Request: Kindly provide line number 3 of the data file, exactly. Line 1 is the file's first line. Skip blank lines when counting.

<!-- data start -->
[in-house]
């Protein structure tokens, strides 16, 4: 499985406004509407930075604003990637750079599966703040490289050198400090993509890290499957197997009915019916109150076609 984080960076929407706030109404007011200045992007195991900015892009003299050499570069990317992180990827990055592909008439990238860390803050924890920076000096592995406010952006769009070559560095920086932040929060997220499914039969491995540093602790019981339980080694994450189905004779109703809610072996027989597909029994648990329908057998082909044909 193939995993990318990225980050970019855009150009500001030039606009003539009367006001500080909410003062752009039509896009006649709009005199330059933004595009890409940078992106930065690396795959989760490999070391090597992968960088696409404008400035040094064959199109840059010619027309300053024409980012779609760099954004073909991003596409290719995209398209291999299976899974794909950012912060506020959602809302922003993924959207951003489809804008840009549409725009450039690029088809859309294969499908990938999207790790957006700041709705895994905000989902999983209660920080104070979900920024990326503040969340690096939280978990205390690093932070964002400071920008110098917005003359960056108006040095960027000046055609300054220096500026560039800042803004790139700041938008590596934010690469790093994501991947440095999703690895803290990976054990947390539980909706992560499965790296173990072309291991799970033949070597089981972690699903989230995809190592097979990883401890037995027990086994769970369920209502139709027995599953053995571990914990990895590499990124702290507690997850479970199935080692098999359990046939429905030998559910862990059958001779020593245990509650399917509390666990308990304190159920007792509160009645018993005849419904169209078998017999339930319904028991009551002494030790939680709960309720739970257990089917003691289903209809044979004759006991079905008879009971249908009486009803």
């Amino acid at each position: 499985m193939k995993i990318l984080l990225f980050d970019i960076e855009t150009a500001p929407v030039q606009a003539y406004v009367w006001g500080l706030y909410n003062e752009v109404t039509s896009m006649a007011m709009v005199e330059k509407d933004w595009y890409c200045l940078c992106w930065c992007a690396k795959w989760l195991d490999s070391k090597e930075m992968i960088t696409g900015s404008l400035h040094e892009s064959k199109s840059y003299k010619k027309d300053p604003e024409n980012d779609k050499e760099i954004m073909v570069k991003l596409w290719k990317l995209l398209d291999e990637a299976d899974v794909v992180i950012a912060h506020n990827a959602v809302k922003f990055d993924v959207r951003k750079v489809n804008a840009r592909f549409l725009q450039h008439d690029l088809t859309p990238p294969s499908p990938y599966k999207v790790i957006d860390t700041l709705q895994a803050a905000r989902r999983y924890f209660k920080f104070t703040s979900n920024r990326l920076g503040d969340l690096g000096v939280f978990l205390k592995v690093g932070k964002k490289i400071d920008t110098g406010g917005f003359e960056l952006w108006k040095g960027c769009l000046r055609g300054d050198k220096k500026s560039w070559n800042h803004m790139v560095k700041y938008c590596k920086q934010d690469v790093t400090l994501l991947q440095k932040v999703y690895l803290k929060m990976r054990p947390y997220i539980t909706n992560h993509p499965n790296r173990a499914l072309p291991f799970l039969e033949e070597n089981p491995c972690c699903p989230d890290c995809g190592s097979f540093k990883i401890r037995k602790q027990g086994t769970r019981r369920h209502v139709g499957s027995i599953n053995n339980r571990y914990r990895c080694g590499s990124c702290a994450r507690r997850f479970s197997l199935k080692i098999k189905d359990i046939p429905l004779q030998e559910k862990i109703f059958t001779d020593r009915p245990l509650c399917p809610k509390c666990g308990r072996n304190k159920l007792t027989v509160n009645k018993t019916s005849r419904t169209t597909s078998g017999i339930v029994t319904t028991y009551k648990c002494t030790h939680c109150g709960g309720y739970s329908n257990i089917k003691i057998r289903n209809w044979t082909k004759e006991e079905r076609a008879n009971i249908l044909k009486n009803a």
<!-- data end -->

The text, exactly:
């Amino acid at each position: 499985m193939k995993i990318l984080l990225f980050d970019i960076e855009t150009a500001p929407v030039q606009a003539y406004v009367w006001g500080l706030y909410n003062e752009v109404t039509s896009m006649a007011m709009v005199e330059k509407d933004w595009y890409c200045l940078c992106w930065c992007a690396k795959w989760l195991d490999s070391k090597e930075m992968i960088t696409g900015s404008l400035h040094e892009s064959k199109s840059y003299k010619k027309d300053p604003e024409n980012d779609k050499e760099i954004m073909v570069k991003l596409w290719k990317l995209l398209d291999e990637a299976d899974v794909v992180i950012a912060h506020n990827a959602v809302k922003f990055d993924v959207r951003k750079v489809n804008a840009r592909f549409l725009q450039h008439d690029l088809t859309p990238p294969s499908p990938y599966k999207v790790i957006d860390t700041l709705q895994a803050a905000r989902r999983y924890f209660k920080f104070t703040s979900n920024r990326l920076g503040d969340l690096g000096v939280f978990l205390k592995v690093g932070k964002k490289i400071d920008t110098g406010g917005f003359e960056l952006w108006k040095g960027c769009l000046r055609g300054d050198k220096k500026s560039w070559n800042h803004m790139v560095k700041y938008c590596k920086q934010d690469v790093t400090l994501l991947q440095k932040v999703y690895l803290k929060m990976r054990p947390y997220i539980t909706n992560h993509p499965n790296r173990a499914l072309p291991f799970l039969e033949e070597n089981p491995c972690c699903p989230d890290c995809g190592s097979f540093k990883i401890r037995k602790q027990g086994t769970r019981r369920h209502v139709g499957s027995i599953n053995n339980r571990y914990r990895c080694g590499s990124c702290a994450r507690r997850f479970s197997l199935k080692i098999k189905d359990i046939p429905l004779q030998e559910k862990i109703f059958t001779d020593r009915p245990l509650c399917p809610k509390c666990g308990r072996n304190k159920l007792t027989v509160n009645k018993t019916s005849r419904t169209t597909s078998g017999i339930v029994t319904t028991y009551k648990c002494t030790h939680c109150g709960g309720y739970s329908n257990i089917k003691i057998r289903n209809w044979t082909k004759e006991e079905r076609a008879n009971i249908l044909k009486n009803a």